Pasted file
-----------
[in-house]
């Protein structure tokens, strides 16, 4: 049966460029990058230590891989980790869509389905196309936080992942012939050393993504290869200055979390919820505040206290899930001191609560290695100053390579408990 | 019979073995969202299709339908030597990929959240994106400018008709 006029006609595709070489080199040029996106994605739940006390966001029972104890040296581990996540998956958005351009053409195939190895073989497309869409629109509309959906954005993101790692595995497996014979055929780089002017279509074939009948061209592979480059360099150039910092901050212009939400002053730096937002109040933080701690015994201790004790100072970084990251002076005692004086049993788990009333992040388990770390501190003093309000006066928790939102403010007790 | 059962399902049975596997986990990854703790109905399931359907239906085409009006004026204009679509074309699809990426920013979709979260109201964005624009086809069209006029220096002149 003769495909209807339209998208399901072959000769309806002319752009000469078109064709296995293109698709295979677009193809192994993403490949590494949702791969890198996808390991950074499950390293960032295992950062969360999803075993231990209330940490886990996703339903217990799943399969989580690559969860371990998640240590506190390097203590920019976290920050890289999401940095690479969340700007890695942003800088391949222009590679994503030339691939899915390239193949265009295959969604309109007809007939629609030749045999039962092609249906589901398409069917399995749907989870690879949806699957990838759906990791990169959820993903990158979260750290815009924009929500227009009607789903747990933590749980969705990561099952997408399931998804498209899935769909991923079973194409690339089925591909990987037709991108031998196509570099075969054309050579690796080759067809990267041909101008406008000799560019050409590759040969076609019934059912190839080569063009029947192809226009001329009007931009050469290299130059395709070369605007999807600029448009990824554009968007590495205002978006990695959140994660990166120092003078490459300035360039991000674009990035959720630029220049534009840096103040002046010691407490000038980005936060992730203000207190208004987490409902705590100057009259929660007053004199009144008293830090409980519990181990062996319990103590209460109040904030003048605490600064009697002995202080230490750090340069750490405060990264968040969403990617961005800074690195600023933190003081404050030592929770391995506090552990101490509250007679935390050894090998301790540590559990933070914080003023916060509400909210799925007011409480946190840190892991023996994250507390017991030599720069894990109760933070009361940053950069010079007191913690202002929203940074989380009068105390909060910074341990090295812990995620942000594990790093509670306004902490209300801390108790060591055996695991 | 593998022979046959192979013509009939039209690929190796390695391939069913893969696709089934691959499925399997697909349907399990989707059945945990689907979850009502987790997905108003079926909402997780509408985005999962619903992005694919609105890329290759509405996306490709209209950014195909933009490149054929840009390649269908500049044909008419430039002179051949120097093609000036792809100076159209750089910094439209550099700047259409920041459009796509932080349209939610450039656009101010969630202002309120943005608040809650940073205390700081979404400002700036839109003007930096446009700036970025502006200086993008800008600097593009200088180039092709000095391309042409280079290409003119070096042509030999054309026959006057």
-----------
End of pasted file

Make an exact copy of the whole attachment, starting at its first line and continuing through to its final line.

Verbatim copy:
[in-house]
């Protein structure tokens, strides 16, 4: 049966460029990058230590891989980790869509389905196309936080992942012939050393993504290869200055979390919820505040206290899930001191609560290695100053390579408990 | 019979073995969202299709339908030597990929959240994106400018008709 006029006609595709070489080199040029996106994605739940006390966001029972104890040296581990996540998956958005351009053409195939190895073989497309869409629109509309959906954005993101790692595995497996014979055929780089002017279509074939009948061209592979480059360099150039910092901050212009939400002053730096937002109040933080701690015994201790004790100072970084990251002076005692004086049993788990009333992040388990770390501190003093309000006066928790939102403010007790 | 059962399902049975596997986990990854703790109905399931359907239906085409009006004026204009679509074309699809990426920013979709979260109201964005624009086809069209006029220096002149 003769495909209807339209998208399901072959000769309806002319752009000469078109064709296995293109698709295979677009193809192994993403490949590494949702791969890198996808390991950074499950390293960032295992950062969360999803075993231990209330940490886990996703339903217990799943399969989580690559969860371990998640240590506190390097203590920019976290920050890289999401940095690479969340700007890695942003800088391949222009590679994503030339691939899915390239193949265009295959969604309109007809007939629609030749045999039962092609249906589901398409069917399995749907989870690879949806699957990838759906990791990169959820993903990158979260750290815009924009929500227009009607789903747990933590749980969705990561099952997408399931998804498209899935769909991923079973194409690339089925591909990987037709991108031998196509570099075969054309050579690796080759067809990267041909101008406008000799560019050409590759040969076609019934059912190839080569063009029947192809226009001329009007931009050469290299130059395709070369605007999807600029448009990824554009968007590495205002978006990695959140994660990166120092003078490459300035360039991000674009990035959720630029220049534009840096103040002046010691407490000038980005936060992730203000207190208004987490409902705590100057009259929660007053004199009144008293830090409980519990181990062996319990103590209460109040904030003048605490600064009697002995202080230490750090340069750490405060990264968040969403990617961005800074690195600023933190003081404050030592929770391995506090552990101490509250007679935390050894090998301790540590559990933070914080003023916060509400909210799925007011409480946190840190892991023996994250507390017991030599720069894990109760933070009361940053950069010079007191913690202002929203940074989380009068105390909060910074341990090295812990995620942000594990790093509670306004902490209300801390108790060591055996695991 | 593998022979046959192979013509009939039209690929190796390695391939069913893969696709089934691959499925399997697909349907399990989707059945945990689907979850009502987790997905108003079926909402997780509408985005999962619903992005694919609105890329290759509405996306490709209209950014195909933009490149054929840009390649269908500049044909008419430039002179051949120097093609000036792809100076159209750089910094439209550099700047259409920041459009796509932080349209939610450039656009101010969630202002309120943005608040809650940073205390700081979404400002700036839109003007930096446009700036970025502006200086993008800008600097593009200088180039092709000095391309042409280079290409003119070096042509030999054309026959006057």